Even if we were to entertain the idea that the US administration needed to take side to protect its interests in the Middle East, we cannot escape the fact that it is taking the wrong side. The Egyptian leaders and the Jordanian leaders, just like the Tunisian leader, govern without a public mandate, they are corrupt, they are authoritarian, and they lead regimes that are doomed to collapse. The Tunisian revolution that brought down Ben Ali should be a cause for re-evaluation of US relations with Arab regimes. All indications show that the US foreign policy makers are slow adapting.
For more than three weeks, the State Department (and national media) ignored the violent treatment of protesters by a Tunisian regime that is repressive, cruel, and utterly corrupt. The riots spread across the country and with dozens of people dead, fear as a tool with which Ben Ali has ruled was permanently broken. On January 14, 2011, Ben Ali fled the country and the leaders of his repressive party were left struggling to keep things under control and preserve their rule. It is very likely that a pluralistic, democratic Tunisia would emerge after this uprising, but it is unlikely that the US administration (and other Western countries) will be seen as a friend of the people for its support of a brutal authoritarian who oppressed them for 23 years.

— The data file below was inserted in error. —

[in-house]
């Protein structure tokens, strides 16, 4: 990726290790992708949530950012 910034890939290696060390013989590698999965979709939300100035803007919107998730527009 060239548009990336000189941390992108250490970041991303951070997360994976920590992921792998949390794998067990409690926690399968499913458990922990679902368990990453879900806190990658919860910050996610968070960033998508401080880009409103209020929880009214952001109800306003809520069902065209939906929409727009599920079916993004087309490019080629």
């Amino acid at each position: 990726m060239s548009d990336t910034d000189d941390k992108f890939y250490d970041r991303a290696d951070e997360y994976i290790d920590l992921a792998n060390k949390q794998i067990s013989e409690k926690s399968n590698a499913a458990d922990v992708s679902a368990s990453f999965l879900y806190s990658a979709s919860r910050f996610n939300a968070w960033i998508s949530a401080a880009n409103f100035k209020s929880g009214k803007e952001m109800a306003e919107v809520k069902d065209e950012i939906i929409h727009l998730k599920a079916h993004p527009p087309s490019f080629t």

For twenty-three years, one US administration after another ignored the oppressive measures taken by the Tunisian regime. Even when the regime exceeded all bounds of civility and tortured political prisoners and crushed peaceful demonstrators, US administrations were satisfied by gentle rebukes calling on the regime to “act with restraint.” When Ben Ali fled, Obama referred to him in his state of the union address as a “dictator” when he said, “we saw that same desire to be free in Tunisia, where the will of the people proved more powerful than the writ of a dictator.” The administration should have used that label before January 14, not after.
On January 25, 2011, thousands of Egyptian protesters filled the streets of Cairo and other major cities. They chanted, “Mubarak, Saudi Arabia is waiting for you,” in reference to the destination of the fleeing Tunisian dictator. Jordanian opposition figures are urging the King and his regime to learn from the Tunisian revolution. Algerians, Moroccans, Mauritanians, and Yemenis are all inspired by the Tunisian revolt and in time they will all bring their authoritarian regimes down. In other words, the Arab masses were moved and motivated by the Tunisian people to overcome their fear and change the regimes under which they have lived since independence. In this fast changing environment, the US administration cannot afford to be slow-acting or reactionary. It must be proactive, not by interfering in internal affairs of these countries, but by choosing to eschew authoritarian regimes--not after but--before they fall. Doing so will put America on the right side, the only right side, the side of the people.
* Professor Souaiaia, teaches classes in the department of Religious Studies, International Programs, and College of Law at the University of Iowa. Opinions expressed herein are the author’s, speaking as a citizen on matters of public interest; not speaking for the University or any other organization with which he is affiliated.